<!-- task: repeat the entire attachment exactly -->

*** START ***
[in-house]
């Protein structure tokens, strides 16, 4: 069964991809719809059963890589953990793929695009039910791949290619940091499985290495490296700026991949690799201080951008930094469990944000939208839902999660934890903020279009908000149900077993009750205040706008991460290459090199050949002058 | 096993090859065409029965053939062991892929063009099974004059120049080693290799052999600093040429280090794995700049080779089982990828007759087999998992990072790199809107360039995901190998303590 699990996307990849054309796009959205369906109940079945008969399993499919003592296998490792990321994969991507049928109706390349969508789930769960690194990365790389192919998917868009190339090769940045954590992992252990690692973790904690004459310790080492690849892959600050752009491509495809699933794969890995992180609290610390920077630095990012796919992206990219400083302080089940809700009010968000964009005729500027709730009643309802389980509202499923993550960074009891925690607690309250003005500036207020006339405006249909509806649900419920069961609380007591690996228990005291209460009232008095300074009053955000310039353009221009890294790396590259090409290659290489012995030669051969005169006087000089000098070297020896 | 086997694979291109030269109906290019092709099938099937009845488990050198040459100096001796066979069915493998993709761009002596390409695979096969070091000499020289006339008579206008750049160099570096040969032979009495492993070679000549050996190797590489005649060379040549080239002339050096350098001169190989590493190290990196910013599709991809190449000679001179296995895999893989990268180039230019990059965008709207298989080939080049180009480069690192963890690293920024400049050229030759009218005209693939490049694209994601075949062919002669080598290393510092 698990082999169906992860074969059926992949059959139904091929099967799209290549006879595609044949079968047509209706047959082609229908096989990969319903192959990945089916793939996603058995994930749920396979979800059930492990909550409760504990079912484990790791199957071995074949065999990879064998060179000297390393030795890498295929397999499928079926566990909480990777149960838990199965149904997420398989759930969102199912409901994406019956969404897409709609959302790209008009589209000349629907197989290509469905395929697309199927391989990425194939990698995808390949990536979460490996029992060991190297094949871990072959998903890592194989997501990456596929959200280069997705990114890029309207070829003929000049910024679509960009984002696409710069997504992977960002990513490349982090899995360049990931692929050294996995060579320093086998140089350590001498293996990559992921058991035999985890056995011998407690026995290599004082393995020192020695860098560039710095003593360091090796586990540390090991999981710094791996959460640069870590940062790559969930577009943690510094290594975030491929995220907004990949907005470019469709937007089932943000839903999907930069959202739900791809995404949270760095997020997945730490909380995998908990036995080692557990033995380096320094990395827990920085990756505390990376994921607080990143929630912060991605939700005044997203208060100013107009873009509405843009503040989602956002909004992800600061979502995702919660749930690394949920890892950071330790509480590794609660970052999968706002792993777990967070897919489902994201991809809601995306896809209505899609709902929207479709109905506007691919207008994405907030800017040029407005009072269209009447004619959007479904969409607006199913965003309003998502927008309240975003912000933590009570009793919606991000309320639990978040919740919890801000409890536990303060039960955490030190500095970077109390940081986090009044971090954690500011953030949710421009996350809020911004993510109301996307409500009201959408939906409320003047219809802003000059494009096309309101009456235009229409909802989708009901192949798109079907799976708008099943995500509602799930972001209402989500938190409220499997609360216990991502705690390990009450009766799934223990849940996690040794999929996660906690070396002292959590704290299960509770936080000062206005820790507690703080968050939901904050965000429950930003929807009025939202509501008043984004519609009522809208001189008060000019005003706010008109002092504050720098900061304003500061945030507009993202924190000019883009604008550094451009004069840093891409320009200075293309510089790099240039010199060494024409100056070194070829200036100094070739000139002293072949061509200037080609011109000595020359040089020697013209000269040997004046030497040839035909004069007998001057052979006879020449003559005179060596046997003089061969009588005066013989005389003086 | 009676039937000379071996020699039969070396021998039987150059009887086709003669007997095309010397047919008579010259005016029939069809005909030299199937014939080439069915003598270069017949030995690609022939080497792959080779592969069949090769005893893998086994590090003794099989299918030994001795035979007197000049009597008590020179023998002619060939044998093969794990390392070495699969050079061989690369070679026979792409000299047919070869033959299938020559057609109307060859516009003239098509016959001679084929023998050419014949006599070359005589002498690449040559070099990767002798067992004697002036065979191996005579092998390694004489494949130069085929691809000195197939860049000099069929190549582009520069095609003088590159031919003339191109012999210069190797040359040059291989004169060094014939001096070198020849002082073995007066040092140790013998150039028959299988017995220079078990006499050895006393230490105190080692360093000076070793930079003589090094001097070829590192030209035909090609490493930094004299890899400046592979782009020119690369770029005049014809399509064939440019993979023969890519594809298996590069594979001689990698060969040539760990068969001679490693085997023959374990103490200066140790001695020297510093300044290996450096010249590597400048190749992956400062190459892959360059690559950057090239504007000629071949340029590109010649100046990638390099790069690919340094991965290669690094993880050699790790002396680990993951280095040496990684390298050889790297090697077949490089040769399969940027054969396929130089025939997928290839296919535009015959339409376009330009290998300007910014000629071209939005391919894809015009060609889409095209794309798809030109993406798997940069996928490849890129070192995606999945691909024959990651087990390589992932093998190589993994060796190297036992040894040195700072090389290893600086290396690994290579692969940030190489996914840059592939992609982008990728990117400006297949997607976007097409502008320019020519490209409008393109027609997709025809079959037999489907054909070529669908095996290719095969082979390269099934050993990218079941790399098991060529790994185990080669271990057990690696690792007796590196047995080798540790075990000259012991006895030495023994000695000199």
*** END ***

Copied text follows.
[in-house]
């Protein structure tokens, strides 16, 4: 069964991809719809059963890589953990793929695009039910791949290619940091499985290495490296700026991949690799201080951008930094469990944000939208839902999660934890903020279009908000149900077993009750205040706008991460290459090199050949002058 | 096993090859065409029965053939062991892929063009099974004059120049080693290799052999600093040429280090794995700049080779089982990828007759087999998992990072790199809107360039995901190998303590 699990996307990849054309796009959205369906109940079945008969399993499919003592296998490792990321994969991507049928109706390349969508789930769960690194990365790389192919998917868009190339090769940045954590992992252990690692973790904690004459310790080492690849892959600050752009491509495809699933794969890995992180609290610390920077630095990012796919992206990219400083302080089940809700009010968000964009005729500027709730009643309802389980509202499923993550960074009891925690607690309250003005500036207020006339405006249909509806649900419920069961609380007591690996228990005291209460009232008095300074009053955000310039353009221009890294790396590259090409290659290489012995030669051969005169006087000089000098070297020896 | 086997694979291109030269109906290019092709099938099937009845488990050198040459100096001796066979069915493998993709761009002596390409695979096969070091000499020289006339008579206008750049160099570096040969032979009495492993070679000549050996190797590489005649060379040549080239002339050096350098001169190989590493190290990196910013599709991809190449000679001179296995895999893989990268180039230019990059965008709207298989080939080049180009480069690192963890690293920024400049050229030759009218005209693939490049694209994601075949062919002669080598290393510092 698990082999169906992860074969059926992949059959139904091929099967799209290549006879595609044949079968047509209706047959082609229908096989990969319903192959990945089916793939996603058995994930749920396979979800059930492990909550409760504990079912484990790791199957071995074949065999990879064998060179000297390393030795890498295929397999499928079926566990909480990777149960838990199965149904997420398989759930969102199912409901994406019956969404897409709609959302790209008009589209000349629907197989290509469905395929697309199927391989990425194939990698995808390949990536979460490996029992060991190297094949871990072959998903890592194989997501990456596929959200280069997705990114890029309207070829003929000049910024679509960009984002696409710069997504992977960002990513490349982090899995360049990931692929050294996995060579320093086998140089350590001498293996990559992921058991035999985890056995011998407690026995290599004082393995020192020695860098560039710095003593360091090796586990540390090991999981710094791996959460640069870590940062790559969930577009943690510094290594975030491929995220907004990949907005470019469709937007089932943000839903999907930069959202739900791809995404949270760095997020997945730490909380995998908990036995080692557990033995380096320094990395827990920085990756505390990376994921607080990143929630912060991605939700005044997203208060100013107009873009509405843009503040989602956002909004992800600061979502995702919660749930690394949920890892950071330790509480590794609660970052999968706002792993777990967070897919489902994201991809809601995306896809209505899609709902929207479709109905506007691919207008994405907030800017040029407005009072269209009447004619959007479904969409607006199913965003309003998502927008309240975003912000933590009570009793919606991000309320639990978040919740919890801000409890536990303060039960955490030190500095970077109390940081986090009044971090954690500011953030949710421009996350809020911004993510109301996307409500009201959408939906409320003047219809802003000059494009096309309101009456235009229409909802989708009901192949798109079907799976708008099943995500509602799930972001209402989500938190409220499997609360216990991502705690390990009450009766799934223990849940996690040794999929996660906690070396002292959590704290299960509770936080000062206005820790507690703080968050939901904050965000429950930003929807009025939202509501008043984004519609009522809208001189008060000019005003706010008109002092504050720098900061304003500061945030507009993202924190000019883009604008550094451009004069840093891409320009200075293309510089790099240039010199060494024409100056070194070829200036100094070739000139002293072949061509200037080609011109000595020359040089020697013209000269040997004046030497040839035909004069007998001057052979006879020449003559005179060596046997003089061969009588005066013989005389003086 | 009676039937000379071996020699039969070396021998039987150059009887086709003669007997095309010397047919008579010259005016029939069809005909030299199937014939080439069915003598270069017949030995690609022939080497792959080779592969069949090769005893893998086994590090003794099989299918030994001795035979007197000049009597008590020179023998002619060939044998093969794990390392070495699969050079061989690369070679026979792409000299047919070869033959299938020559057609109307060859516009003239098509016959001679084929023998050419014949006599070359005589002498690449040559070099990767002798067992004697002036065979191996005579092998390694004489494949130069085929691809000195197939860049000099069929190549582009520069095609003088590159031919003339191109012999210069190797040359040059291989004169060094014939001096070198020849002082073995007066040092140790013998150039028959299988017995220079078990006499050895006393230490105190080692360093000076070793930079003589090094001097070829590192030209035909090609490493930094004299890899400046592979782009020119690369770029005049014809399509064939440019993979023969890519594809298996590069594979001689990698060969040539760990068969001679490693085997023959374990103490200066140790001695020297510093300044290996450096010249590597400048190749992956400062190459892959360059690559950057090239504007000629071949340029590109010649100046990638390099790069690919340094991965290669690094993880050699790790002396680990993951280095040496990684390298050889790297090697077949490089040769399969940027054969396929130089025939997928290839296919535009015959339409376009330009290998300007910014000629071209939005391919894809015009060609889409095209794309798809030109993406798997940069996928490849890129070192995606999945691909024959990651087990390589992932093998190589993994060796190297036992040894040195700072090389290893600086290396690994290579692969940030190489996914840059592939992609982008990728990117400006297949997607976007097409502008320019020519490209409008393109027609997709025809079959037999489907054909070529669908095996290719095969082979390269099934050993990218079941790399098991060529790994185990080669271990057990690696690792007796590196047995080798540790075990000259012991006895030495023994000695000199």